Each week, as part of SunLit – The Sun’s literary division – we feature employee recommendations from bookstores across Colorado. This week, staff at Old Firehouse Books in Fort Collins are recommending Kalyna the Soothsayer, Nettle & Bone and Harrow the Ninth.
Kalyna the fortune teller
By Elijah Kinch Spector
From the publisher: Kalyna’s family has the gift: the ability to see into the future. For generations they traveled the four kingdoms of the Tetrarchia, offering their services as diviners. Every child in her family is born with this gift – all except Kalyna. So far, Kalyna has used whistleblowers and tricks to falsify prophecies for money, lacing up a living for her deteriorating father and cruel grandmother. But Kalyna’s reputation as a prophetess precedes her, and poverty turns to danger when she is pushed into Redrock’s service by the spymaster.
From Nicole, Marketing and Events: Kalyna is an absolute delight from start to finish. Tricky, not dense, but full – full of plots and twists and reversals, full of dry humor and wit, full of intrigues that make you guess, until it all comes together in the end. Kalyna herself might be one of my favorite characters of all: a manipulative git with a heart of pure gold who thinks she’s a bad person even when she’s trying to save the world. She’s smart and I love her for it. This whole book is intelligent and a pleasure to read.
Nettle & Bone
By T. Eisvogel
From the publisher: Marra never wanted to be a heroine. A shy, convent-raised third-born daughter, she escaped the traditional fate of princesses to be married off for the sake of a loveless throne. But her sister wasn’t so lucky – and after years of silence, Marra is sick of seeing her suffer at the hands of a powerful and abusive prince. While searching for help on her rescue mission, Marra will get the tools she needs, but only if she can complete three seemingly impossible tasks.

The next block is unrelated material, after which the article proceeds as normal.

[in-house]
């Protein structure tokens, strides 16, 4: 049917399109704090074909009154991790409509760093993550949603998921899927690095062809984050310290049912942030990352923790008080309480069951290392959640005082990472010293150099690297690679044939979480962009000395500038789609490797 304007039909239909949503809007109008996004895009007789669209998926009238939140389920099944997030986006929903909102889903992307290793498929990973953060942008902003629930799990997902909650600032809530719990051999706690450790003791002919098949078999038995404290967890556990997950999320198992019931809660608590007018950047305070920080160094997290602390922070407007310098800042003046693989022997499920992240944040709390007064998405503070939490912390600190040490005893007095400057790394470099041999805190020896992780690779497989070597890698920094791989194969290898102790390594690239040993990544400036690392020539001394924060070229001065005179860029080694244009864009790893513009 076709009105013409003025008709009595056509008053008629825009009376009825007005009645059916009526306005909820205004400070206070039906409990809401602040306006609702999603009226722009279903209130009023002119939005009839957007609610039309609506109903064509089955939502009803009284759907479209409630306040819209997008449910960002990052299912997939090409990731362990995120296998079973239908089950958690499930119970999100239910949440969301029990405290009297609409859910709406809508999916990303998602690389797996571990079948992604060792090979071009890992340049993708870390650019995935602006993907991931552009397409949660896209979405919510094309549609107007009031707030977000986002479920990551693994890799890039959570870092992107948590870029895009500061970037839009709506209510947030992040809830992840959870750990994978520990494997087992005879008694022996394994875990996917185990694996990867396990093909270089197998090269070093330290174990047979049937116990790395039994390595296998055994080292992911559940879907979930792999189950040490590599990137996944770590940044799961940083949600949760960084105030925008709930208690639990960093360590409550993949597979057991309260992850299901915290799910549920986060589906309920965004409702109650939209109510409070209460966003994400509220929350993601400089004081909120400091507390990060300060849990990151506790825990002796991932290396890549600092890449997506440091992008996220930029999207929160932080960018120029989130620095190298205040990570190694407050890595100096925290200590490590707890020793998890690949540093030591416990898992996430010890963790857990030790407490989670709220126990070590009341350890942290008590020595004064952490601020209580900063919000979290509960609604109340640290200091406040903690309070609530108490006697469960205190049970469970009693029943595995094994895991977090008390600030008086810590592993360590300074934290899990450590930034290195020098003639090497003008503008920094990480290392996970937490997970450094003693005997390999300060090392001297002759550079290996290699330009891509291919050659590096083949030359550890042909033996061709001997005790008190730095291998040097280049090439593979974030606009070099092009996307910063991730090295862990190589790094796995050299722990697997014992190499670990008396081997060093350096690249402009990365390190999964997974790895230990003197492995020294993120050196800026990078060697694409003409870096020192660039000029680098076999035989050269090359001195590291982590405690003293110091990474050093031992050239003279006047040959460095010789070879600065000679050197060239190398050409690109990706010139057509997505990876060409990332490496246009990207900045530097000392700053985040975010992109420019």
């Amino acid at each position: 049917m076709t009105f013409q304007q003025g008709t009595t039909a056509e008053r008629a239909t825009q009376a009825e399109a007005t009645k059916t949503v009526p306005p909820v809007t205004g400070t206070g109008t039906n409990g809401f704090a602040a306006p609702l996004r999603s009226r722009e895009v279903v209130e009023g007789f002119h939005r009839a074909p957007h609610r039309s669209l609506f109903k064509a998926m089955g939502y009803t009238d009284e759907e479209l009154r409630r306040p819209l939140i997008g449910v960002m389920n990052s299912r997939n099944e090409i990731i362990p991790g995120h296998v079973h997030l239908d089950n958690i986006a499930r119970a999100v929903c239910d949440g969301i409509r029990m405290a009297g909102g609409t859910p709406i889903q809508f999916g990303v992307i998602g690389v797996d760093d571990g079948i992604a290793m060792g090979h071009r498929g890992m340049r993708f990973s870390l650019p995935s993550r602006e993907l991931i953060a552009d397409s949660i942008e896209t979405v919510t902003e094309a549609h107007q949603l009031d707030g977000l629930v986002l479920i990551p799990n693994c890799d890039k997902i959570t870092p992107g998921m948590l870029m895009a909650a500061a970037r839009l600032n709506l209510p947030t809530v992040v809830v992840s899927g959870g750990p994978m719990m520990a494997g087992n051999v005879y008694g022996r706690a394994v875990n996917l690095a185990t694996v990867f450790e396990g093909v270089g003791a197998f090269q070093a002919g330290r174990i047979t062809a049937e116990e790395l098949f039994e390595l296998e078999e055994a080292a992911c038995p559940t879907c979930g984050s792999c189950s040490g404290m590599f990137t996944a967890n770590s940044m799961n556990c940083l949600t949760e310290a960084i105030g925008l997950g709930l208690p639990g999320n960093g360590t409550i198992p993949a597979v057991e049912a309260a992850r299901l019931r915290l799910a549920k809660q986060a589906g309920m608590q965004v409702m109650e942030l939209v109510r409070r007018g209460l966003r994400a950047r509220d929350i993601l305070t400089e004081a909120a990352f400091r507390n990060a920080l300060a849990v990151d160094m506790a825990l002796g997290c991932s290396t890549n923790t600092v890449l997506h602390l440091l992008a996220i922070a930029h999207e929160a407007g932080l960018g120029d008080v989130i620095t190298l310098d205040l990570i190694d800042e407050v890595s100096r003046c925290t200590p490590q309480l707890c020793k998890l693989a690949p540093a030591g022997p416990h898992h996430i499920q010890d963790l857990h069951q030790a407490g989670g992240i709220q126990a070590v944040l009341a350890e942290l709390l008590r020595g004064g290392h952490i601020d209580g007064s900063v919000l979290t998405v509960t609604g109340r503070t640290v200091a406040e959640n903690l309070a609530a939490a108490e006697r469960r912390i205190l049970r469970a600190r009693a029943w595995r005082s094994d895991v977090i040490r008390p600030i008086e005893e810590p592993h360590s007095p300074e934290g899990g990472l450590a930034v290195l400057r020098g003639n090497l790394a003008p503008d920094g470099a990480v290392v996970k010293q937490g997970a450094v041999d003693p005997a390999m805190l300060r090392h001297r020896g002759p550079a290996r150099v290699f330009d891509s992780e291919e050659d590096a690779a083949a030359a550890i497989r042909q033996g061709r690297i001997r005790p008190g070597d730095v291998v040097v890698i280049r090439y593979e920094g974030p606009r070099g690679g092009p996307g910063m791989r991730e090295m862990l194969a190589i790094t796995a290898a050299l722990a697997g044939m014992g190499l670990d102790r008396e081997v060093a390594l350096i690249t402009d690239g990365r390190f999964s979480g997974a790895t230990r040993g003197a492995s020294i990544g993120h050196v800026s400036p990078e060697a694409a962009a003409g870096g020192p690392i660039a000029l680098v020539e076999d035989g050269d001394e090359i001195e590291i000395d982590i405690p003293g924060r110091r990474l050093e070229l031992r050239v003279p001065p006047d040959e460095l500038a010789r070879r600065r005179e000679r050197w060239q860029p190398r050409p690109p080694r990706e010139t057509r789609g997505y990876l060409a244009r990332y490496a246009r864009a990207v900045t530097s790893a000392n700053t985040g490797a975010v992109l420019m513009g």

From Elliot, Bookseller: A pure fairy tale with a touch of modernity. There is darkness in this story, but it is the kind you would expect in true fairy tales. The funny thing about this story is that the heroes of this story aren’t the usual suspects – they’re discarded and would be villains if the story were told from a different perspective. After all, they are looking for the prince. The mix of fairy tales, feminism, and a diverse and interesting cast of characters made this book a pleasure to pick up.
Harrow the ninth
By Tamsyn Muir
From the publisher: She answered the Emperor’s call. She came with her skills, her wits and her only friend. With victory, their world has turned to ashes. After shaking the cosmos with her deadly debut, Tamsyn Muir continues the tale of the penumbral 9th house in Harrow the Ninth, a startling puzzle box filled with mystery, murder, magic and mayhem. All is not as it seems in the Halls of the Emperor, and the fate of the galaxy rests on the shoulders of a woman.
From Zane, Bookseller: If you thought Harrow was an endearing little ball of wit and scorn in Gideon the Ninth then you won’t be disappointed to get your head around in this book. But be warned: this book is not the first. Muir isn’t afraid to pull a complete literary gear shift here, and if you’re looking for more of the same after Gideon, this isn’t the case. But somehow it’s still so damn good.
Muir is so good at lifting the curtain to answer your burning questions about what the heck is going on, only to reveal that behind the curtains are heavier, dusty, macabre, beautiful curtains. Now on a spaceship. She’s still a master of characters and dialogue here, so get ready to cry from your scream holes. Oh, and the sequel, Nona the Ninth, came out last week, so you’ve got to read that soon. Gosh, these books are amazing.
THIS WEEK’S BOOK RECORDINGS COME FROM:
Old fire engine books
232 Walnut Street, Fort Collins
As part of The Colorado Sun Literary Division — SunLit — Presenting staff selections from bookstores across the state. Continue reading.
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